Programming and Data Types

Creating Multidimensional Arrays

You can use the same techniques to create multidimensional arrays that you use for two-dimensional matrices. In addition, MATLAB provides a special concatenation function that is useful for building multidimensional arrays.

This section discusses:

• Generating arrays using indexing
• Generating arrays using MATLAB functions
• Using the `cat` function to build multidimensional arrays

Generating Arrays Using Indexing

One way to create a multidimensional array is to create a two-dimensional array and extend it. For example, begin with a simple two-dimensional array `A`.

• ```A = [5 7 8; 0 1 9; 4 3 6];
```

`A` is a 3-by-3 array, that is, its row dimension is 3 and its column dimension is 3. To add a third dimension to `A`,

• ```A(:,:,2) = [1 0 4; 3 5 6; 9 8 7]
```

MATLAB responds with

• ```A(:,:,1) =
5     7     8
0     1     9
4     3     6

A(:,:,2) =
1     0     4
3     5     6
9     8     7
```

You can continue to add rows, columns, or pages to the array using similar assignment statements.

Extending Multidimensional Arrays.   To extend `A` in any dimension:

• Increment or add the appropriate subscript and assign the desired values.
• Assign the same number of elements to corresponding array dimensions. For numeric arrays, all rows must have the same number of elements, all pages must have the same number of rows and columns, and so on.

You can take advantage of the MATLAB scalar expansion capabilities, together with the colon operator, to fill an entire dimension with a single value.

• ```A(:,:,3) = 5;

A(:,:,3)
ans =
5     5     5
5     5     5
5     5     5
```

To turn `A` into a 3-by-3-by-3-by-2, four-dimensional array, enter

• ```A(:,:,1,2) = [1 2 3; 4 5 6; 7 8 9];
A(:,:,2,2) = [9 8 7; 6 5 4; 3 2 1];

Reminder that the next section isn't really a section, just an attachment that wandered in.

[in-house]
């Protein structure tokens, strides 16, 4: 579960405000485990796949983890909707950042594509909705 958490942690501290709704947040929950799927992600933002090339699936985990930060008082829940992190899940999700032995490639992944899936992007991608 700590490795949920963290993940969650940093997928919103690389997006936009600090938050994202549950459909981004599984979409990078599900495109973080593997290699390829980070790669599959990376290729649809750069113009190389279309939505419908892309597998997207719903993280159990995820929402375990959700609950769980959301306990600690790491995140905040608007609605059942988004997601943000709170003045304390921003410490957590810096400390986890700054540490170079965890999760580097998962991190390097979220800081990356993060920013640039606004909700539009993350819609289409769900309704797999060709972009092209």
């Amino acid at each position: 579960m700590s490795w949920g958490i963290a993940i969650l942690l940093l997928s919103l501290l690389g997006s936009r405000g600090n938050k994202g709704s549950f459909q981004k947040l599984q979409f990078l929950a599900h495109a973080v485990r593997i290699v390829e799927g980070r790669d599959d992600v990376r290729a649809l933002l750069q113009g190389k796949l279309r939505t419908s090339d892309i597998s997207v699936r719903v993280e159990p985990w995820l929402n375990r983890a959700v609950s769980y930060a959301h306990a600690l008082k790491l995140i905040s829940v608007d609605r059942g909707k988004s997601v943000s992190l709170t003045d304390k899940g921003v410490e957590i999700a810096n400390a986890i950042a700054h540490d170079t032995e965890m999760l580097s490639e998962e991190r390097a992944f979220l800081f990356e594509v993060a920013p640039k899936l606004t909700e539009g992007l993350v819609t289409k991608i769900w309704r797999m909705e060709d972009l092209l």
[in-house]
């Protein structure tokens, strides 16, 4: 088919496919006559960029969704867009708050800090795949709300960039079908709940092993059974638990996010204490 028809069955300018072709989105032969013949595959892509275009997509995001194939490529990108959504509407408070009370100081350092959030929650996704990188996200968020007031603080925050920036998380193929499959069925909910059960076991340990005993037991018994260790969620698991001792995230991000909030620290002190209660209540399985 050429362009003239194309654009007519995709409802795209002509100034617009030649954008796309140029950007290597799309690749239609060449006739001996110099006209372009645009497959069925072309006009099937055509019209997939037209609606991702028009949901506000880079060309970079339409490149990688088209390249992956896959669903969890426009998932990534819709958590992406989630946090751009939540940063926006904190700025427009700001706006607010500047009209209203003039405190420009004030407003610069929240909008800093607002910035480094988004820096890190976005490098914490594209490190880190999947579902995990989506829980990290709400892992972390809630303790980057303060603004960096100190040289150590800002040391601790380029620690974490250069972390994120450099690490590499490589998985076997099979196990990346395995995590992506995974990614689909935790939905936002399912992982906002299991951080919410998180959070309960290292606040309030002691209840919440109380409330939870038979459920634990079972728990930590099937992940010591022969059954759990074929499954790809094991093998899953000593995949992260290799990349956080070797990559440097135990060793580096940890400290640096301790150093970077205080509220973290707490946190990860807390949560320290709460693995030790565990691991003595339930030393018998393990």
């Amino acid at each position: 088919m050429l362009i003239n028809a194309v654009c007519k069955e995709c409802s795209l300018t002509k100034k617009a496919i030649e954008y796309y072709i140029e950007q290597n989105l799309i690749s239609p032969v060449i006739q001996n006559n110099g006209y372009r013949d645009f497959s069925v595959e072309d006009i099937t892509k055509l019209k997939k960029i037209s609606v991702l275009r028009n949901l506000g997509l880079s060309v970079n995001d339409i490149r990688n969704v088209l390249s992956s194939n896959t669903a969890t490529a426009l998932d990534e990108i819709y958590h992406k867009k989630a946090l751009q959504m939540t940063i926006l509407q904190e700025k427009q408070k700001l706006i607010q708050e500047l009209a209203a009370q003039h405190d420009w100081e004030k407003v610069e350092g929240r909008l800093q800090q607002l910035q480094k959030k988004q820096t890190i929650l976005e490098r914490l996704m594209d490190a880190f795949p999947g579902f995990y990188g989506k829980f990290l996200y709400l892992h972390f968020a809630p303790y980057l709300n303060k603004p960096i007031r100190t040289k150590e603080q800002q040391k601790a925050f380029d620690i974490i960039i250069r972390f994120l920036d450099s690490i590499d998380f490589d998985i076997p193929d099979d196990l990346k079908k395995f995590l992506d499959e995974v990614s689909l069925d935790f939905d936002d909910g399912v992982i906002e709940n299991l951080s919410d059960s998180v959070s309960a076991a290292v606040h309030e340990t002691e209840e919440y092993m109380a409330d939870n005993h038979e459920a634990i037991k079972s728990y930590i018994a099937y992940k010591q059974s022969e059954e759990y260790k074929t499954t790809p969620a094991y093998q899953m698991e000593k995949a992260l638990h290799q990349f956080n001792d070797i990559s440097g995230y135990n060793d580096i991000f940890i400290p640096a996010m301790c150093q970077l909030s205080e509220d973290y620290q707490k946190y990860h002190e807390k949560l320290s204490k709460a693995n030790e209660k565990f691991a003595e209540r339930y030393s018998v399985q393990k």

A(:,:,3,2) = [1 0 1; 1 1 0; 0 1 1];
```

Note that after the first two assignments MATLAB pads `A` with zeros, as needed, to maintain the corresponding sizes of dimensions.

Generating Arrays Using MATLAB Functions

You can use MATLAB functions such as `randn`, `ones`, and `zeros` to generate multidimensional arrays in the same way you use them for two-dimensional arrays. Each argument you supply represents the size of the corresponding dimension in the resulting array. For example, to create a 4-by-3-by-2 array of normally distributed random numbers.

• ```B = randn(4,3,2)
```

To generate an array filled with a single constant value, use the `repmat` function. `repmat` replicates an array (in this case, a 1-by-1 array) through a vector of array dimensions.

• ```B = repmat(5,[3 4 2])

B(:,:,1) =
5     5     5     5
5     5     5     5
5     5     5     5

B(:,:,2) =
5     5     5     5
5     5     5     5
5     5     5     5
```

 Note    Any dimension of an array can have size zero, making it a form of empty array. For example, `10`-by-`0`-by-`20` is a valid size for a multidimensional array.

Building Multidimensional Arrays with the cat Function

The `cat` function is a simple way to build multidimensional arrays; it concatenates a list of arrays along a specified dimension.

• ```B = cat(`dim,A1,A2`...)
```

where `A1`, `A2`, and so on are the arrays to concatenate, and `dim` is the dimension along which to concatenate the arrays. For example, to create a new array with `cat`

• ```B = cat(3,[2 8; 0 5],[1 3; 7 9])

B(:,:,1) =
2     8
0     5

B(:,:,2) =
1     3
7     9
```

The `cat` function accepts any combination of existing and new data. In addition, you can nest calls to `cat`. The lines below, for example, create a four-dimensional array.

• ```A = cat(3,[9 2; 6 5],[7 1; 8 4])
B = cat(3,[3 5; 0 1],[5 6; 2 1])
D = cat(4,A,B,cat(3,[1 2; 3 4],[4 3;2 1]))
```

`cat` automatically adds subscripts of 1 between dimensions, if necessary. For example, to create a 2-by-2-by-1-by-2 array, enter

• ```C = cat(4,[1 2; 4 5],[7 8; 3 2])
```

In the previous case, `cat` inserts as many singleton dimensions as needed to create a four-dimensional array whose last dimension is not a singleton dimension. If the `dim` argument had been `5`, the previous statement would have produced a 2-by-2-by-1-by-1-by-2 array. This adds additional `1`s to indexing expressions for the array. To access the value `8` in the four-dimensional case, use

 Multidimensional Arrays Accessing Multidimensional Array Properties